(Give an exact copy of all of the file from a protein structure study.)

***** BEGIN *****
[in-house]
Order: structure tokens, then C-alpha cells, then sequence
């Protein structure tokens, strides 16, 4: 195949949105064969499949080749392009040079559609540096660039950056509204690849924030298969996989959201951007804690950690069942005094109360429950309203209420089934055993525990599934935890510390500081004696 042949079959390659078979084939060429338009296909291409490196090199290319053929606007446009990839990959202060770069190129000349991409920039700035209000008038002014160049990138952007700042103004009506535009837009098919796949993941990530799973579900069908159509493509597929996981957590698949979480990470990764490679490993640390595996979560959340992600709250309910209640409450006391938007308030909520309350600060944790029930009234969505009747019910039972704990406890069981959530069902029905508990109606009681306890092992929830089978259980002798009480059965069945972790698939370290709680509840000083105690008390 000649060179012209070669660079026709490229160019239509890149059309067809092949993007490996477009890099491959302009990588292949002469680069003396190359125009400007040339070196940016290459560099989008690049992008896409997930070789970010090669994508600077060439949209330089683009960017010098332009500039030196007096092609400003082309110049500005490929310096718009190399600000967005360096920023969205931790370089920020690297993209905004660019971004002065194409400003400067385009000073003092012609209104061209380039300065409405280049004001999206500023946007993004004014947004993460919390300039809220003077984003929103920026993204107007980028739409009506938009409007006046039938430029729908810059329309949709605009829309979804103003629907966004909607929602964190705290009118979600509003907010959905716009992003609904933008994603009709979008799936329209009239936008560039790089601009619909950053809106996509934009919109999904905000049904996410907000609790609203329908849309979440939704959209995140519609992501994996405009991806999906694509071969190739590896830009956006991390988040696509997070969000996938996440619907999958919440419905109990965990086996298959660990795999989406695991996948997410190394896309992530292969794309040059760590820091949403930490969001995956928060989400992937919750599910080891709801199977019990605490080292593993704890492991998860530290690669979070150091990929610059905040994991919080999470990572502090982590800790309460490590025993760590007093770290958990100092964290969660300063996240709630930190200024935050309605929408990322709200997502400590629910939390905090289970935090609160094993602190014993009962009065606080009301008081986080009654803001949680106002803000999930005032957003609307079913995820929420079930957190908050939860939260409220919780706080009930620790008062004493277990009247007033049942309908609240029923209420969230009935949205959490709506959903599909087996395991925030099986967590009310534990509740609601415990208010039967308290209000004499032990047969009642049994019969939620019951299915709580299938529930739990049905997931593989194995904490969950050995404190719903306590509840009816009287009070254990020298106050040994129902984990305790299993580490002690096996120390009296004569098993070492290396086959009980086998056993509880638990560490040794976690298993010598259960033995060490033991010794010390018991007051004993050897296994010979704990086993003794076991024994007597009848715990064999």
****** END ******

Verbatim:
[in-house]
Order: structure tokens, then C-alpha cells, then sequence
């Protein structure tokens, strides 16, 4: 195949949105064969499949080749392009040079559609540096660039950056509204690849924030298969996989959201951007804690950690069942005094109360429950309203209420089934055993525990599934935890510390500081004696 042949079959390659078979084939060429338009296909291409490196090199290319053929606007446009990839990959202060770069190129000349991409920039700035209000008038002014160049990138952007700042103004009506535009837009098919796949993941990530799973579900069908159509493509597929996981957590698949979480990470990764490679490993640390595996979560959340992600709250309910209640409450006391938007308030909520309350600060944790029930009234969505009747019910039972704990406890069981959530069902029905508990109606009681306890092992929830089978259980002798009480059965069945972790698939370290709680509840000083105690008390 000649060179012209070669660079026709490229160019239509890149059309067809092949993007490996477009890099491959302009990588292949002469680069003396190359125009400007040339070196940016290459560099989008690049992008896409997930070789970010090669994508600077060439949209330089683009960017010098332009500039030196007096092609400003082309110049500005490929310096718009190399600000967005360096920023969205931790370089920020690297993209905004660019971004002065194409400003400067385009000073003092012609209104061209380039300065409405280049004001999206500023946007993004004014947004993460919390300039809220003077984003929103920026993204107007980028739409009506938009409007006046039938430029729908810059329309949709605009829309979804103003629907966004909607929602964190705290009118979600509003907010959905716009992003609904933008994603009709979008799936329209009239936008560039790089601009619909950053809106996509934009919109999904905000049904996410907000609790609203329908849309979440939704959209995140519609992501994996405009991806999906694509071969190739590896830009956006991390988040696509997070969000996938996440619907999958919440419905109990965990086996298959660990795999989406695991996948997410190394896309992530292969794309040059760590820091949403930490969001995956928060989400992937919750599910080891709801199977019990605490080292593993704890492991998860530290690669979070150091990929610059905040994991919080999470990572502090982590800790309460490590025993760590007093770290958990100092964290969660300063996240709630930190200024935050309605929408990322709200997502400590629910939390905090289970935090609160094993602190014993009962009065606080009301008081986080009654803001949680106002803000999930005032957003609307079913995820929420079930957190908050939860939260409220919780706080009930620790008062004493277990009247007033049942309908609240029923209420969230009935949205959490709506959903599909087996395991925030099986967590009310534990509740609601415990208010039967308290209000004499032990047969009642049994019969939620019951299915709580299938529930739990049905997931593989194995904490969950050995404190719903306590509840009816009287009070254990020298106050040994129902984990305790299993580490002690096996120390009296004569098993070492290396086959009980086998056993509880638990560490040794976690298993010598259960033995060490033991010794010390018991007051004993050897296994010979704990086993003794076991024994007597009848715990064999």